Fallen out of love with running


Ever since my accident last year I haven’t really enjoyed running, it’s something I do because I have to, I could of and probably should have walked away from the London Marathon but I know I would have regretted that forever and I am glad that I took part and I am proud of how I ran on the day, but since then not so much.


I think what I need to do is go back to basics again, at the moment I am struggling to run a mile let alone 5k & the thought of a Half Marathon petrifies me even though I have one less than a month away.

A few years ago I was able to run a 5k in just under 30mins now I am struggling to do them in under 35mins, I got my 10k time down to just under 1hr 5, my most recent 10k was nearer 1hr 16, my first Half Marathon was my fastest 2.26 (if you ignore the 12 minute delay mid way through, thanks Run to the Beat) I think I will struggle to complete Royal Parks in under 2hrs 45


I come up with every excuse not to run, so after Royal Parks I am not booking anymore races until I have re completed C25k and hopefully refound my love of running.


But in the meantime I do have to face up to the fact that I have Royal Parks Half in 2.5 weeks, in an ideal world I would try and come up with a plan for even just a few runs between now and then but with the Shine walking Marathon this weekend (a sore throat, achy body and a bit of a temperature that I am desperately trying to ignore, in the hope that it will be gone by Saturday) its really not looking likely, so the plan is to get Shine out of the way, hopefully then I will be able to get a run in towards next week & a one or two again the week after and then the plan for Royal Parks race day will very much be to go out and enjoy myself, I will be the queen of selfies & take in the atmosphere and the sights.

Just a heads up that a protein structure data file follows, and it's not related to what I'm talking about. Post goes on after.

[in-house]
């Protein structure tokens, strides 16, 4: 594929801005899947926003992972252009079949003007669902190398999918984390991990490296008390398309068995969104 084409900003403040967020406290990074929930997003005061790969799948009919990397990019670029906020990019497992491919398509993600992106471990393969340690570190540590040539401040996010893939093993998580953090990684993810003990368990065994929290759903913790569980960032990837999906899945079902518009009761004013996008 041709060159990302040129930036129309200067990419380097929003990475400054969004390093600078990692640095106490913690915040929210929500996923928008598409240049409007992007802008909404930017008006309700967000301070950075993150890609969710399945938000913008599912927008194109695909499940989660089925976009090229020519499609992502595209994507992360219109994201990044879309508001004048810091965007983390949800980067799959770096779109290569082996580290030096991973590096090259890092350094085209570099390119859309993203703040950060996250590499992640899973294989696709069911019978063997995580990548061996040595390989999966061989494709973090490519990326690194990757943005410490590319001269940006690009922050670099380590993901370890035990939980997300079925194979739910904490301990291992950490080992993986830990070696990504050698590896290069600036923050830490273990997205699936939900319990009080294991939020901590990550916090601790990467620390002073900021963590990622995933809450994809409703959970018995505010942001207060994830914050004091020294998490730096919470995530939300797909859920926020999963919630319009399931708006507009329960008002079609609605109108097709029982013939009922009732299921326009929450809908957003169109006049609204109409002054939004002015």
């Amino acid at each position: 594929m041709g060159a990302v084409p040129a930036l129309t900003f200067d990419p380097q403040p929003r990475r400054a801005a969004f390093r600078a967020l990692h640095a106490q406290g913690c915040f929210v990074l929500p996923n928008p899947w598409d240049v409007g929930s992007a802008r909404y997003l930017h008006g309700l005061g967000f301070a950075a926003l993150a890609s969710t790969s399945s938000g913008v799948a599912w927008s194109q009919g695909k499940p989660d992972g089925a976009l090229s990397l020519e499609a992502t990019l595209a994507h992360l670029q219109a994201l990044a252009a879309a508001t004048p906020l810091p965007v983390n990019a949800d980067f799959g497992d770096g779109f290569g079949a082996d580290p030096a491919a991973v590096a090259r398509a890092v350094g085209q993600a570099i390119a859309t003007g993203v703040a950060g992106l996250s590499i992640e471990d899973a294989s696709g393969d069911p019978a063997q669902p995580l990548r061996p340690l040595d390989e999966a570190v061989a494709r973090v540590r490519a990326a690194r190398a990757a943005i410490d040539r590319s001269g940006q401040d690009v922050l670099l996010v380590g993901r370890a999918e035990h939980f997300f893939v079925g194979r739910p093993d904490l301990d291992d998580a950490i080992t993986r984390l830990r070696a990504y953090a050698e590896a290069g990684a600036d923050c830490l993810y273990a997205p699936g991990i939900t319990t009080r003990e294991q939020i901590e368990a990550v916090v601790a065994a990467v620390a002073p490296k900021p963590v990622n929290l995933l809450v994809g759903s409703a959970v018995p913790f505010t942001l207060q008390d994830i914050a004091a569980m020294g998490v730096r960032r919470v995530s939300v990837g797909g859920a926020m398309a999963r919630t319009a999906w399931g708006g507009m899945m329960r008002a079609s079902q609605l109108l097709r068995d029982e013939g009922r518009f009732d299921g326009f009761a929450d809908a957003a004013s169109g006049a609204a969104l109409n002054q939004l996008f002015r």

Have you ever fallen out of love with an activity you had previously enjoyed, what did you do to reignite that flame?


Race Recap – Brighton Half Marathon – Am I a better spectator than a runner

Sunday 22nd February, should have seen be standing on the start line of a very cold Brighton Half Marathon

I was really shocked when we woke up that morning to see thick ice on the windscreen of our car, as I runner I find I overheat quite easily so dress quite lightly but today I was spectating and I really wasn’t dressed appropriately.


We left the hotel and drove towards the seafront, even thou I wan’t running I was nervous about today I was going to be standing and walking a lot more than I had over the last few weeks, I had looked online and there appeared to be a car park around 1/2 mile from the start, and I had discussed with Jason that as soon as we got across the road and onto the Seafront he should head off to the start line and I would take my time to find the Diabetes UK Cheer Station, sit down etc where necessary.

Getting to the start line was a nightmare and possibly one of the most chaotic starts/race villages I have ever seen, for those of you that know Brighton the race village (actually was there even a race village? If there was I never saw it) and the start were on Maderia Drive, a long straight road that was closed off for the start pens leaving all 15,000 runners trying to walk along a slim pavement that also homed the charity tents, race registration & radio station, this also meant that spectators then were crossing the race pens to get onto Marine Parade to go and cheer on their friends and family, really as there was no actual Race Village that I could see there should have been Marshalls at the start of Maderia Drive stopping spectators going down the road thus easing the congestion and probably preventing a few of the slip and falls I saw as people went over on black ice